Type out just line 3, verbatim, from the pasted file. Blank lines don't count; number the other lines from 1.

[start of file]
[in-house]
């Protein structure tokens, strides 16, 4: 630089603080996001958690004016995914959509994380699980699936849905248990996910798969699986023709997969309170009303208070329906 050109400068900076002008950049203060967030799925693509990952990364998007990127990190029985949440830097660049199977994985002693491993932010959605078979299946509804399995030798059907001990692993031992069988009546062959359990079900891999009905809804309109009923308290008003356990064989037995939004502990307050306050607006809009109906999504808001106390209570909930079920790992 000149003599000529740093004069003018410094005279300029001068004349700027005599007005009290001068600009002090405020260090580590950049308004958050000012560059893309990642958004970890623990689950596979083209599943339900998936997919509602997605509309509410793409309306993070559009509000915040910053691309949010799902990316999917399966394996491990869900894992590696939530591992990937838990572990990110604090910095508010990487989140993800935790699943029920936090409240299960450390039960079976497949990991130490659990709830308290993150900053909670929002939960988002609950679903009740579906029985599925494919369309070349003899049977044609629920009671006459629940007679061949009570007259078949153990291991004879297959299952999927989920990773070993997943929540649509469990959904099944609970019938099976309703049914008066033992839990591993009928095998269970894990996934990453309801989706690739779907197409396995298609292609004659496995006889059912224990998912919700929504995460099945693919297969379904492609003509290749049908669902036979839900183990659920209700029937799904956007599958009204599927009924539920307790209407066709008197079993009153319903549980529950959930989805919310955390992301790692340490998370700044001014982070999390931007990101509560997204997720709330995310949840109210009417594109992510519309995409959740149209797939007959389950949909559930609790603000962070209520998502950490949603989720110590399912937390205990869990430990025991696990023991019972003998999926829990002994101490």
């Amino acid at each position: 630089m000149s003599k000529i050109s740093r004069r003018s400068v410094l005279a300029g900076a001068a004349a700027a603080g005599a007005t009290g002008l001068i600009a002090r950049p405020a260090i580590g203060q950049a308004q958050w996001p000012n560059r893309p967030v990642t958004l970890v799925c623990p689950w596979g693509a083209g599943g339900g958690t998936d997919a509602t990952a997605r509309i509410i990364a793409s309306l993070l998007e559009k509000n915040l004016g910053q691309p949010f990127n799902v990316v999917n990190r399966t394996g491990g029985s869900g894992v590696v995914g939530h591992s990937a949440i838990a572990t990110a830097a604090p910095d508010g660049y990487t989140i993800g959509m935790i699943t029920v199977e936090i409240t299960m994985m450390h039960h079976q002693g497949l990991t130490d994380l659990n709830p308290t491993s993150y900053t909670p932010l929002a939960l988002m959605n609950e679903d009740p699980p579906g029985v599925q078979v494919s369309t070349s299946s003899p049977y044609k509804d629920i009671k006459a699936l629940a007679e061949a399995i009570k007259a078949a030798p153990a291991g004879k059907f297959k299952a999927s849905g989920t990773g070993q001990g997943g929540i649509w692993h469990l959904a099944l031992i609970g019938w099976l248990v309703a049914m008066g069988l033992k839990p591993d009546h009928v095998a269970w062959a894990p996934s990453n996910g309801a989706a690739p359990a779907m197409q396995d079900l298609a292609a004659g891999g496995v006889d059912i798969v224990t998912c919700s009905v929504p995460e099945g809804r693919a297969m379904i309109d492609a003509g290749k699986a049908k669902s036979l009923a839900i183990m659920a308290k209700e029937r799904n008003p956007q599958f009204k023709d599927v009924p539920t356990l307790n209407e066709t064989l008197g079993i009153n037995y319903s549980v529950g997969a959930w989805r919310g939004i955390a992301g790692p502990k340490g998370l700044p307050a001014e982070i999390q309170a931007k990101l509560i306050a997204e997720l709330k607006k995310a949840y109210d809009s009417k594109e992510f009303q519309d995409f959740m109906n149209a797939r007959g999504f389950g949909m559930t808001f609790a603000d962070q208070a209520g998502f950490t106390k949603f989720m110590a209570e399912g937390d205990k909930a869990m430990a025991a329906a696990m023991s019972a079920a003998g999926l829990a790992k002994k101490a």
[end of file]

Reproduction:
């Amino acid at each position: 630089m000149s003599k000529i050109s740093r004069r003018s400068v410094l005279a300029g900076a001068a004349a700027a603080g005599a007005t009290g002008l001068i600009a002090r950049p405020a260090i580590g203060q950049a308004q958050w996001p000012n560059r893309p967030v990642t958004l970890v799925c623990p689950w596979g693509a083209g599943g339900g958690t998936d997919a509602t990952a997605r509309i509410i990364a793409s309306l993070l998007e559009k509000n915040l004016g910053q691309p949010f990127n799902v990316v999917n990190r399966t394996g491990g029985s869900g894992v590696v995914g939530h591992s990937a949440i838990a572990t990110a830097a604090p910095d508010g660049y990487t989140i993800g959509m935790i699943t029920v199977e936090i409240t299960m994985m450390h039960h079976q002693g497949l990991t130490d994380l659990n709830p308290t491993s993150y900053t909670p932010l929002a939960l988002m959605n609950e679903d009740p699980p579906g029985v599925q078979v494919s369309t070349s299946s003899p049977y044609k509804d629920i009671k006459a699936l629940a007679e061949a399995i009570k007259a078949a030798p153990a291991g004879k059907f297959k299952a999927s849905g989920t990773g070993q001990g997943g929540i649509w692993h469990l959904a099944l031992i609970g019938w099976l248990v309703a049914m008066g069988l033992k839990p591993d009546h009928v095998a269970w062959a894990p996934s990453n996910g309801a989706a690739p359990a779907m197409q396995d079900l298609a292609a004659g891999g496995v006889d059912i798969v224990t998912c919700s009905v929504p995460e099945g809804r693919a297969m379904i309109d492609a003509g290749k699986a049908k669902s036979l009923a839900i183990m659920a308290k209700e029937r799904n008003p956007q599958f009204k023709d599927v009924p539920t356990l307790n209407e066709t064989l008197g079993i009153n037995y319903s549980v529950g997969a959930w989805r919310g939004i955390a992301g790692p502990k340490g998370l700044p307050a001014e982070i999390q309170a931007k990101l509560i306050a997204e997720l709330k607006k995310a949840y109210d809009s009417k594109e992510f009303q519309d995409f959740m109906n149209a797939r007959g999504f389950g949909m559930t808001f609790a603000d962070q208070a209520g998502f950490t106390k949603f989720m110590a209570e399912g937390d205990k909930a869990m430990a025991a329906a696990m023991s019972a079920a003998g999926l829990a790992k002994k101490a």